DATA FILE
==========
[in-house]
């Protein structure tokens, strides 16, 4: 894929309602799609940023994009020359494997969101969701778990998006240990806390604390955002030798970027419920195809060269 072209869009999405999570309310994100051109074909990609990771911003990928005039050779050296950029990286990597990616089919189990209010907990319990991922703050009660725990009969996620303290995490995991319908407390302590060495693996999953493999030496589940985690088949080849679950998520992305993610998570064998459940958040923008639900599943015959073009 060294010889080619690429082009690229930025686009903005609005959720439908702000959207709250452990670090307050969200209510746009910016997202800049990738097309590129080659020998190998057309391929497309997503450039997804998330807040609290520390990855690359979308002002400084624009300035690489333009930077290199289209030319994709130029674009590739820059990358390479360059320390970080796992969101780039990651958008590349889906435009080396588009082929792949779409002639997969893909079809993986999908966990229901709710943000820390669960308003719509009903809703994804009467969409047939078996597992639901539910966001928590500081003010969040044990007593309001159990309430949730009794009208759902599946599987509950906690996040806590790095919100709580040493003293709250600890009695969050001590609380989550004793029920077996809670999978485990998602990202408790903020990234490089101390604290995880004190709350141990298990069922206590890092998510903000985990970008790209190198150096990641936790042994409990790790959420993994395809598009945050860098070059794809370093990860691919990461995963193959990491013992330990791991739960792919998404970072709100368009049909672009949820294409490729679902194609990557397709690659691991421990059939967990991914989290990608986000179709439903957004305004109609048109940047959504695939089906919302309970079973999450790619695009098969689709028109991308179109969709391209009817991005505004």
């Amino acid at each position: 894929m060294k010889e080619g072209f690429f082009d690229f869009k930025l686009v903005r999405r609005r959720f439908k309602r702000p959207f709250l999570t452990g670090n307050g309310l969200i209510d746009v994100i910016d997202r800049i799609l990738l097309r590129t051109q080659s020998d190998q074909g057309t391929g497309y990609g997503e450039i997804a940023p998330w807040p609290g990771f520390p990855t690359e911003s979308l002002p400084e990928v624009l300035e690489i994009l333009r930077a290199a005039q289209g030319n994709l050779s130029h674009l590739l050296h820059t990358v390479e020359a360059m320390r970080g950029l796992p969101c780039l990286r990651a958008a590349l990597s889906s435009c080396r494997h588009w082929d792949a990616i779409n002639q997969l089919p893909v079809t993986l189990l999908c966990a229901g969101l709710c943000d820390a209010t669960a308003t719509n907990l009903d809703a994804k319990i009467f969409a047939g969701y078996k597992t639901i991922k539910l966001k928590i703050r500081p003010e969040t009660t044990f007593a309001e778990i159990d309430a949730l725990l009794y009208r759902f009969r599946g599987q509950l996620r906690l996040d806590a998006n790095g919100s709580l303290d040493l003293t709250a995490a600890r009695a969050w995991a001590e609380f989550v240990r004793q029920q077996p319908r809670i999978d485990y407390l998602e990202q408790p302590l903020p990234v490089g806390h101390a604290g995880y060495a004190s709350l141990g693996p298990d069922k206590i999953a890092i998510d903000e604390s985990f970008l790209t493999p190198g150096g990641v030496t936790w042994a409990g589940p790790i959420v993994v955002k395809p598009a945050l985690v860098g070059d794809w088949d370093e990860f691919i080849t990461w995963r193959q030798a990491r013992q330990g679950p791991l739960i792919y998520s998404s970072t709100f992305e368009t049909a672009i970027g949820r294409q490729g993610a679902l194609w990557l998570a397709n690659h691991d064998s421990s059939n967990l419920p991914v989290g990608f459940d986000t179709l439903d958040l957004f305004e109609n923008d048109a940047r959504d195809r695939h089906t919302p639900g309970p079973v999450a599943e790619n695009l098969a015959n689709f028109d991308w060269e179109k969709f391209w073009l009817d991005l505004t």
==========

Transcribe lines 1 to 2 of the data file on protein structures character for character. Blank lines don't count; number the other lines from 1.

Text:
[in-house]
């Protein structure tokens, strides 16, 4: 894929309602799609940023994009020359494997969101969701778990998006240990806390604390955002030798970027419920195809060269 072209869009999405999570309310994100051109074909990609990771911003990928005039050779050296950029990286990597990616089919189990209010907990319990991922703050009660725990009969996620303290995490995991319908407390302590060495693996999953493999030496589940985690088949080849679950998520992305993610998570064998459940958040923008639900599943015959073009 060294010889080619690429082009690229930025686009903005609005959720439908702000959207709250452990670090307050969200209510746009910016997202800049990738097309590129080659020998190998057309391929497309997503450039997804998330807040609290520390990855690359979308002002400084624009300035690489333009930077290199289209030319994709130029674009590739820059990358390479360059320390970080796992969101780039990651958008590349889906435009080396588009082929792949779409002639997969893909079809993986999908966990229901709710943000820390669960308003719509009903809703994804009467969409047939078996597992639901539910966001928590500081003010969040044990007593309001159990309430949730009794009208759902599946599987509950906690996040806590790095919100709580040493003293709250600890009695969050001590609380989550004793029920077996809670999978485990998602990202408790903020990234490089101390604290995880004190709350141990298990069922206590890092998510903000985990970008790209190198150096990641936790042994409990790790959420993994395809598009945050860098070059794809370093990860691919990461995963193959990491013992330990791991739960792919998404970072709100368009049909672009949820294409490729679902194609990557397709690659691991421990059939967990991914989290990608986000179709439903957004305004109609048109940047959504695939089906919302309970079973999450790619695009098969689709028109991308179109969709391209009817991005505004």